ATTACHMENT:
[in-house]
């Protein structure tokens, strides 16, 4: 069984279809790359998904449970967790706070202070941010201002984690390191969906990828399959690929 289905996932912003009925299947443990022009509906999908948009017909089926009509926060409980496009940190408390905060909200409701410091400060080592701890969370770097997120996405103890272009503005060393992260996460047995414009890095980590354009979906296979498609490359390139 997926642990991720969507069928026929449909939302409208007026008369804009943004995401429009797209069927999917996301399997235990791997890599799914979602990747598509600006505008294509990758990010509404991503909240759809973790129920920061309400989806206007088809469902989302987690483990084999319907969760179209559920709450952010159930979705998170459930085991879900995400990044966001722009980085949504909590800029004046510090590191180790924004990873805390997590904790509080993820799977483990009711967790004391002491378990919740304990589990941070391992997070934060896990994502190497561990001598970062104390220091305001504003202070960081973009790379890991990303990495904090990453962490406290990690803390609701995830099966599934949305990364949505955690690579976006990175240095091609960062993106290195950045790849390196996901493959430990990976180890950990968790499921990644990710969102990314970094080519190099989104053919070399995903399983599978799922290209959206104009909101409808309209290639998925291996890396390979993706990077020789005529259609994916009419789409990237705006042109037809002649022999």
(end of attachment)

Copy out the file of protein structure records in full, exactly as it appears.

[in-house]
């Protein structure tokens, strides 16, 4: 069984279809790359998904449970967790706070202070941010201002984690390191969906990828399959690929 289905996932912003009925299947443990022009509906999908948009017909089926009509926060409980496009940190408390905060909200409701410091400060080592701890969370770097997120996405103890272009503005060393992260996460047995414009890095980590354009979906296979498609490359390139 997926642990991720969507069928026929449909939302409208007026008369804009943004995401429009797209069927999917996301399997235990791997890599799914979602990747598509600006505008294509990758990010509404991503909240759809973790129920920061309400989806206007088809469902989302987690483990084999319907969760179209559920709450952010159930979705998170459930085991879900995400990044966001722009980085949504909590800029004046510090590191180790924004990873805390997590904790509080993820799977483990009711967790004391002491378990919740304990589990941070391992997070934060896990994502190497561990001598970062104390220091305001504003202070960081973009790379890991990303990495904090990453962490406290990690803390609701995830099966599934949305990364949505955690690579976006990175240095091609960062993106290195950045790849390196996901493959430990990976180890950990968790499921990644990710969102990314970094080519190099989104053919070399995903399983599978799922290209959206104009909101409808309209290639998925291996890396390979993706990077020789005529259609994916009419789409990237705006042109037809002649022999």